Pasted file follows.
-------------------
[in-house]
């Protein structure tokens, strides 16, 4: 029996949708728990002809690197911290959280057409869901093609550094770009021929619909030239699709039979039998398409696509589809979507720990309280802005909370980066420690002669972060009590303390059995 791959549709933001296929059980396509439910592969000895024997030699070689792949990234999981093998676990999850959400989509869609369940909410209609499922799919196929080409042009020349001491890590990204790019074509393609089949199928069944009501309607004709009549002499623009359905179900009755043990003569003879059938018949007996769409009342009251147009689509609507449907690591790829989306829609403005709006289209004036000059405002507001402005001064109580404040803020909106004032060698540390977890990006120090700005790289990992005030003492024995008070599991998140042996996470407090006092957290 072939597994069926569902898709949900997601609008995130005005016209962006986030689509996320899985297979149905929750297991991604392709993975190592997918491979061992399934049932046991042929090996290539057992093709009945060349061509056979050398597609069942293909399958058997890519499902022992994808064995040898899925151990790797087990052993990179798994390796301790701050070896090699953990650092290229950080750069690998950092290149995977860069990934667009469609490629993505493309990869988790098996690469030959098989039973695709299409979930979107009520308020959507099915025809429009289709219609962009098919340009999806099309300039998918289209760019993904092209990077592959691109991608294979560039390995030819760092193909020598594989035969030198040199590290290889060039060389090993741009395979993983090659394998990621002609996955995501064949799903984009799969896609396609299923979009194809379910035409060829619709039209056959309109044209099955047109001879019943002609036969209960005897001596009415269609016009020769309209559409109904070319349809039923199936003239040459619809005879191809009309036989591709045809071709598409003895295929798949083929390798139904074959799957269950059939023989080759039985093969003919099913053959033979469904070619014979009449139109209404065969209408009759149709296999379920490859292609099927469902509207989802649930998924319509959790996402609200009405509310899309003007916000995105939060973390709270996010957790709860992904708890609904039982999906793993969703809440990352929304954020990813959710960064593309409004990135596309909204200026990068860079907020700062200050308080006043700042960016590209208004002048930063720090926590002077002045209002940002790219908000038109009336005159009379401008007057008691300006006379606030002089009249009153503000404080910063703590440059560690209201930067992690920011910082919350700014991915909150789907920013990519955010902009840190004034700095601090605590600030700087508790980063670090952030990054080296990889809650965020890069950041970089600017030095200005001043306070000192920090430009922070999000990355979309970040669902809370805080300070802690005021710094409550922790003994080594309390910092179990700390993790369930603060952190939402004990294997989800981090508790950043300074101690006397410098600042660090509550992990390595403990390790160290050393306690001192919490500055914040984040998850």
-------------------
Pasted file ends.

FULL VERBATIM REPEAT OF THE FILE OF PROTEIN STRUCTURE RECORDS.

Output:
[in-house]
């Protein structure tokens, strides 16, 4: 029996949708728990002809690197911290959280057409869901093609550094770009021929619909030239699709039979039998398409696509589809979507720990309280802005909370980066420690002669972060009590303390059995 791959549709933001296929059980396509439910592969000895024997030699070689792949990234999981093998676990999850959400989509869609369940909410209609499922799919196929080409042009020349001491890590990204790019074509393609089949199928069944009501309607004709009549002499623009359905179900009755043990003569003879059938018949007996769409009342009251147009689509609507449907690591790829989306829609403005709006289209004036000059405002507001402005001064109580404040803020909106004032060698540390977890990006120090700005790289990992005030003492024995008070599991998140042996996470407090006092957290 072939597994069926569902898709949900997601609008995130005005016209962006986030689509996320899985297979149905929750297991991604392709993975190592997918491979061992399934049932046991042929090996290539057992093709009945060349061509056979050398597609069942293909399958058997890519499902022992994808064995040898899925151990790797087990052993990179798994390796301790701050070896090699953990650092290229950080750069690998950092290149995977860069990934667009469609490629993505493309990869988790098996690469030959098989039973695709299409979930979107009520308020959507099915025809429009289709219609962009098919340009999806099309300039998918289209760019993904092209990077592959691109991608294979560039390995030819760092193909020598594989035969030198040199590290290889060039060389090993741009395979993983090659394998990621002609996955995501064949799903984009799969896609396609299923979009194809379910035409060829619709039209056959309109044209099955047109001879019943002609036969209960005897001596009415269609016009020769309209559409109904070319349809039923199936003239040459619809005879191809009309036989591709045809071709598409003895295929798949083929390798139904074959799957269950059939023989080759039985093969003919099913053959033979469904070619014979009449139109209404065969209408009759149709296999379920490859292609099927469902509207989802649930998924319509959790996402609200009405509310899309003007916000995105939060973390709270996010957790709860992904708890609904039982999906793993969703809440990352929304954020990813959710960064593309409004990135596309909204200026990068860079907020700062200050308080006043700042960016590209208004002048930063720090926590002077002045209002940002790219908000038109009336005159009379401008007057008691300006006379606030002089009249009153503000404080910063703590440059560690209201930067992690920011910082919350700014991915909150789907920013990519955010902009840190004034700095601090605590600030700087508790980063670090952030990054080296990889809650965020890069950041970089600017030095200005001043306070000192920090430009922070999000990355979309970040669902809370805080300070802690005021710094409550922790003994080594309390910092179990700390993790369930603060952190939402004990294997989800981090508790950043300074101690006397410098600042660090509550992990390595403990390790160290050393306690001192919490500055914040984040998850």